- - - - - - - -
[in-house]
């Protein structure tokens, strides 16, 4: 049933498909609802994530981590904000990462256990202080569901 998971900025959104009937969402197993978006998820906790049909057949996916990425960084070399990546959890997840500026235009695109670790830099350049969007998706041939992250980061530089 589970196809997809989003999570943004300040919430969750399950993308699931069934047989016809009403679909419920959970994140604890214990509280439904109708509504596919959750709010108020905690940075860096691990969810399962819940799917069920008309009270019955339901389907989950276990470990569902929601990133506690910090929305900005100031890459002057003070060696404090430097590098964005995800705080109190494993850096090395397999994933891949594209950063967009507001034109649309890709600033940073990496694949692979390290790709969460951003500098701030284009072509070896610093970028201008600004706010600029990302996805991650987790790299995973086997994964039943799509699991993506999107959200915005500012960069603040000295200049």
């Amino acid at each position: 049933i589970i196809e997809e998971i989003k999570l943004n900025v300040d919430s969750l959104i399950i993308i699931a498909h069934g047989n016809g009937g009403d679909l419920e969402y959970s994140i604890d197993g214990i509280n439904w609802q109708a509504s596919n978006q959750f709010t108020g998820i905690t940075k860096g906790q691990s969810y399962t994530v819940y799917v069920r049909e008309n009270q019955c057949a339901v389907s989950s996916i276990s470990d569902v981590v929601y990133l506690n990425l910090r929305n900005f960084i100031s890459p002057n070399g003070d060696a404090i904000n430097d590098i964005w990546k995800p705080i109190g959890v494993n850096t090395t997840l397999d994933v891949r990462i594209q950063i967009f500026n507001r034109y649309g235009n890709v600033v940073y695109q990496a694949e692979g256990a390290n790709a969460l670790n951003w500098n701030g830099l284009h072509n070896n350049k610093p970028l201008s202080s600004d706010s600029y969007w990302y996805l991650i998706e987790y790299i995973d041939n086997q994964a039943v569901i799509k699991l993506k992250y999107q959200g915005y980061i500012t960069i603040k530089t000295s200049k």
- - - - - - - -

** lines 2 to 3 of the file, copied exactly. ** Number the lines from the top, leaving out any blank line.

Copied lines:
């Protein structure tokens, strides 16, 4: 049933498909609802994530981590904000990462256990202080569901 998971900025959104009937969402197993978006998820906790049909057949996916990425960084070399990546959890997840500026235009695109670790830099350049969007998706041939992250980061530089 589970196809997809989003999570943004300040919430969750399950993308699931069934047989016809009403679909419920959970994140604890214990509280439904109708509504596919959750709010108020905690940075860096691990969810399962819940799917069920008309009270019955339901389907989950276990470990569902929601990133506690910090929305900005100031890459002057003070060696404090430097590098964005995800705080109190494993850096090395397999994933891949594209950063967009507001034109649309890709600033940073990496694949692979390290790709969460951003500098701030284009072509070896610093970028201008600004706010600029990302996805991650987790790299995973086997994964039943799509699991993506999107959200915005500012960069603040000295200049």
């Amino acid at each position: 049933i589970i196809e997809e998971i989003k999570l943004n900025v300040d919430s969750l959104i399950i993308i699931a498909h069934g047989n016809g009937g009403d679909l419920e969402y959970s994140i604890d197993g214990i509280n439904w609802q109708a509504s596919n978006q959750f709010t108020g998820i905690t940075k860096g906790q691990s969810y399962t994530v819940y799917v069920r049909e008309n009270q019955c057949a339901v389907s989950s996916i276990s470990d569902v981590v929601y990133l506690n990425l910090r929305n900005f960084i100031s890459p002057n070399g003070d060696a404090i904000n430097d590098i964005w990546k995800p705080i109190g959890v494993n850096t090395t997840l397999d994933v891949r990462i594209q950063i967009f500026n507001r034109y649309g235009n890709v600033v940073y695109q990496a694949e692979g256990a390290n790709a969460l670790n951003w500098n701030g830099l284009h072509n070896n350049k610093p970028l201008s202080s600004d706010s600029y969007w990302y996805l991650i998706e987790y790299i995973d041939n086997q994964a039943v569901i799509k699991l993506k992250y999107q959200g915005y980061i500012t960069i603040k530089t000295s200049k």